_{2}−y_{0})/(y_{3}−y_{1}), where y_{0}, y_{1}, y_{2}, and y_{3 }are successive asynchronous samples from the series of asynchronous samples.9. A sampled amplitude read channel, comprising:
a magnetic recording channel; and
an interpolated timing recovery unit, the interpolated timing recovery unit including a zero phase restart unit, the zero phase restart unit configured to generate an initial interpolation interval (μ
_{0}) by determining a quotient from a plurality of asynchronous samples from a series of asynchronous samples of a signal from the magnetic recording channel and comparing the quotient to a plurality of predetermined fractions, wherein each of the predetermined fractions represents a boundary point from a plurality of boundary points, and the quotient falls between an interval defined by two of the boundary points, the initial interpolation interval (μ_{0}) providing a time interval after an asynchronous sample at which a synchronous sample is interpolated.Description This application is a continuation (and claims the benefit of priority under 35 USC 120) of U.S. application Ser. No. 09/497,301, filed Feb. 2, 2000 now U.S. Pat. No. 6,493,403, and is related to U.S. application Ser. No. 09/496,617, filed Feb. 2, 2000. 1. Field of the Invention The present invention relates to magnetic recording and, particularly, to an improved system and method for interpolated timing recovery. 2. Description of the Related Art In digital communications receivers, timing recovery circuits are used to acquire and then track the correct sampling and frequency of an analog signal. In an interpolated timing recovery circuit, this is accomplished by digitally resampling a stream of asynchronous samples of the analog signal. The digital resampling effectively reconstructs the values the signal takes on at points in time between the (asynchronous) times at which the signal was actually sampled. This is done by mathematically interpolating the asynchronous sample values of the signal. To allow for small errors in frequency, and to satisfy the Nyquist sampling criterion, the resampling period T In the case of magnetic recording, as shown in FIG. 1, data sectors The phase and frequency of the initial asynchronous samples of this waveform are unknown. The sampling phase (modulo the bit period T This is illustrated more clearly with reference to FIG. One aspect of the present invention relates to an improved asynchronous sampling system and method, i.e., an improved zero phase restart system. Another aspect of the invention relates to synchronous acquisition, i.e., determining the phase error estimate. A timing error estimation unit is provided to calculate an acquisition timing error. The estimate is based on use of synchronous (interpolated) samples and an approximation to an arctangent function. An interpolated timing recovery system according to the present invention is simpler to implement, requires fewer signal samples, and is more robust against signal distortions such as gain errors, DC offset errors, and magneto-resistive asymmetry. A better understanding of the invention is obtained when the following detailed description is considered in conjunction with the following drawings in which: FIG. 1 is a diagram of an exemplary data format of user data; FIG. 2 is a diagram illustrating an exemplary 2T preamble and various phases; FIG. 3 is a block diagram of an exemplary read/write channel according to an embodiment of the invention; FIG. 4 is a block diagram of an exemplary interpolated timing recovery unit according to an embodiment of the invention; FIG. 5 is a diagram of an exemplary zero phase restart unit according to an embodiment of the invention; FIG. 6 is a table of exemplary hysteresis values; FIG. 7 is a diagram of an exemplary timing error calculation unit according to an embodiment of the invention; FIG. 8 is a diagram of an exemplary ITR filter according to an embodiment of the invention; and FIG. 9 is a table of coefficient values for the interpolation filter of FIG. FIGS. 2-9 illustrate an improved interpolated timing recovery system and method according to the present invention. Briefly, the present invention relates to an improved method for estimating the initial interpolation interval. Rather than employing an extensive series of relatively complex and time-consuming calculations, a look-up table technique is employed. The present invention further relates to determining a phase error estimate during synchronous acquisition. Sampled Amplitude Read Channel A block diagram of a sampled amplitude read channel according to an embodiment of the invention is shown in FIG. The bit sequence is then provided to a variable gain amplifier The signal is then provided to a continuous time filter A finite impulse response filter Interpolated Timing Recovery Unit Acquisition timing according to the present invention is accomplished in the interpolated timing recovery unit As will be explained in greater detail below, during timing acquisition, the timing error estimator As will be explained in greater detail below, a zero phase restart unit Loop Filter The loop filter It is noted, however, that the loop filter may take a variety of other forms. Thus, the form shown above is exemplary only. Time Accumulator and Phase Calculation The time accumulator and phase calculation unit where Δμ Asynchronous Acquisition (Zero Phase Restart) The zero phase restart unit where δ=(T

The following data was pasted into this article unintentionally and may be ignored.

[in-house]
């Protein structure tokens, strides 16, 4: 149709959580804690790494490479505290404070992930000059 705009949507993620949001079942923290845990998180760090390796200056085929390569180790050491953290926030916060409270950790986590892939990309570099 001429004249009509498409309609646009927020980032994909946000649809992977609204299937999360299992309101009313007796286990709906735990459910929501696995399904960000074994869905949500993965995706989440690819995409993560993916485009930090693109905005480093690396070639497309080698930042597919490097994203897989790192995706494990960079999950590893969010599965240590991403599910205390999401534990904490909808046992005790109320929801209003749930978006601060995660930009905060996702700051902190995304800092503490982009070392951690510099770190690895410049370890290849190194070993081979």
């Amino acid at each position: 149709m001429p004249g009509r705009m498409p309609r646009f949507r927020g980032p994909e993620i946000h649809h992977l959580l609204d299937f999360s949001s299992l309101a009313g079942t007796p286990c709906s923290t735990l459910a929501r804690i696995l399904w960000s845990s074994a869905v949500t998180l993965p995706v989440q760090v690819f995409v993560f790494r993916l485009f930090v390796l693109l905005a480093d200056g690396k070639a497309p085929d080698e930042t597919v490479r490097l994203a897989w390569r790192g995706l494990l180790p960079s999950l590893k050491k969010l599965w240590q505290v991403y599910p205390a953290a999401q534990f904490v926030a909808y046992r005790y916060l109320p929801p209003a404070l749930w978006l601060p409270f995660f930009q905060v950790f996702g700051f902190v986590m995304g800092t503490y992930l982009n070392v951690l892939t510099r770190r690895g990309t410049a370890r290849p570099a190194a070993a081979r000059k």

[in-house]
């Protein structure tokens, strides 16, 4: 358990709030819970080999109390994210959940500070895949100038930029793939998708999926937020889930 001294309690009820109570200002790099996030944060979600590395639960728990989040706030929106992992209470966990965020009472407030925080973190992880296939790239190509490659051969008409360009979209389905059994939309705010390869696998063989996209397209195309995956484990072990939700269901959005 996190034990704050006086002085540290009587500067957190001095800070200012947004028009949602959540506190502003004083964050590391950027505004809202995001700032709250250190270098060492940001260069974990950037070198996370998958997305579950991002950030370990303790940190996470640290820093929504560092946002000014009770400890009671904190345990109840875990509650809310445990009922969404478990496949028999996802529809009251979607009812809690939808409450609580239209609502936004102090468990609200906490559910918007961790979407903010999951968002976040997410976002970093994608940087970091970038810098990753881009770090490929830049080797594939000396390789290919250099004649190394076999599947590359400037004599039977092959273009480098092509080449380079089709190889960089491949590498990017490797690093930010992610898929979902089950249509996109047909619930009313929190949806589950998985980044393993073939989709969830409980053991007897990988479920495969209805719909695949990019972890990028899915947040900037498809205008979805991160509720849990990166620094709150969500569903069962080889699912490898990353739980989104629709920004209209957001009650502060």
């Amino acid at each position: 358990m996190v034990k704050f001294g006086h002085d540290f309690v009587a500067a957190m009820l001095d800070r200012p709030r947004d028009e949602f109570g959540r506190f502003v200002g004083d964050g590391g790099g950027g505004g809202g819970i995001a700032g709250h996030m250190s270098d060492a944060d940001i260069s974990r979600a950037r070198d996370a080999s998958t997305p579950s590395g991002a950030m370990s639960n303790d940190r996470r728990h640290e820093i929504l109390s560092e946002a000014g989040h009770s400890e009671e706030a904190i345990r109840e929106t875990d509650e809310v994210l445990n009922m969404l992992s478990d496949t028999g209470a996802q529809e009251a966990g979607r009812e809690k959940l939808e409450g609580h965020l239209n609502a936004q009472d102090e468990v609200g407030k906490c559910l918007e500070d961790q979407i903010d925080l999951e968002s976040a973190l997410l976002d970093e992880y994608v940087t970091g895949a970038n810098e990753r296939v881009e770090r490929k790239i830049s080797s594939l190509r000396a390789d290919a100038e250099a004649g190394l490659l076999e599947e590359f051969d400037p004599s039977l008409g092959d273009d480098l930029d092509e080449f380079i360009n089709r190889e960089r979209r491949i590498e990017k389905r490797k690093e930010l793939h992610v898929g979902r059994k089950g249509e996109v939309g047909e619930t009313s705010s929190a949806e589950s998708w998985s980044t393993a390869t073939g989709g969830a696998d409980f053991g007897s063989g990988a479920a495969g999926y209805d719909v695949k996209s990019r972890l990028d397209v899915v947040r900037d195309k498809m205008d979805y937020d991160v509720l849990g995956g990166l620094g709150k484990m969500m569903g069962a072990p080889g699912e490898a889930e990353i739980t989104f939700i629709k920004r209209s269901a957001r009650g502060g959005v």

where
If the above equation for φ is used, then μ
where a and b are small integers. In one embodiment, the quotient is compared to each of the fractions b/a: {fraction (1/16)}, ⅛, ¼, ⅜, ½, ¾, 1, {fraction (4/3)}, 2, {fraction (8/3)}, 4, 8, and 16: The fractions are chosen for computational simplicity and to minimize the maximum error in the calculated value of μ This method of approximating μ An exemplary implementation of the zero phase restart unit The output of the arithmetic operator Synchronous Acquisition During synchronous acquisition, the phase error estimate Δ In one embodiment, the arctangent function is approximated by the identity function, and the quotient is approximated by a table lookup. A fast implementation approximates the magnitude of the quotient (z where n is a fixed positive integer and i<=k<=n. The sign of the phase error estimate can be computed as the exclusive OR p′, ⊕q′, ⊕r′, of the three Boolean variables:
If p′, ⊕q′, ⊕r′, is true, then the sign is negative. If, for whatever reason, the interpolated sampling phase error is close. to T
An exemplary timing error calculation unit Along the first branch, the output of the absolute value operator As noted above, the output of the arithmetic operator Interpolation Filter As discussed above, once the estimates for where the 2l interpolation coefficients C Patent Citations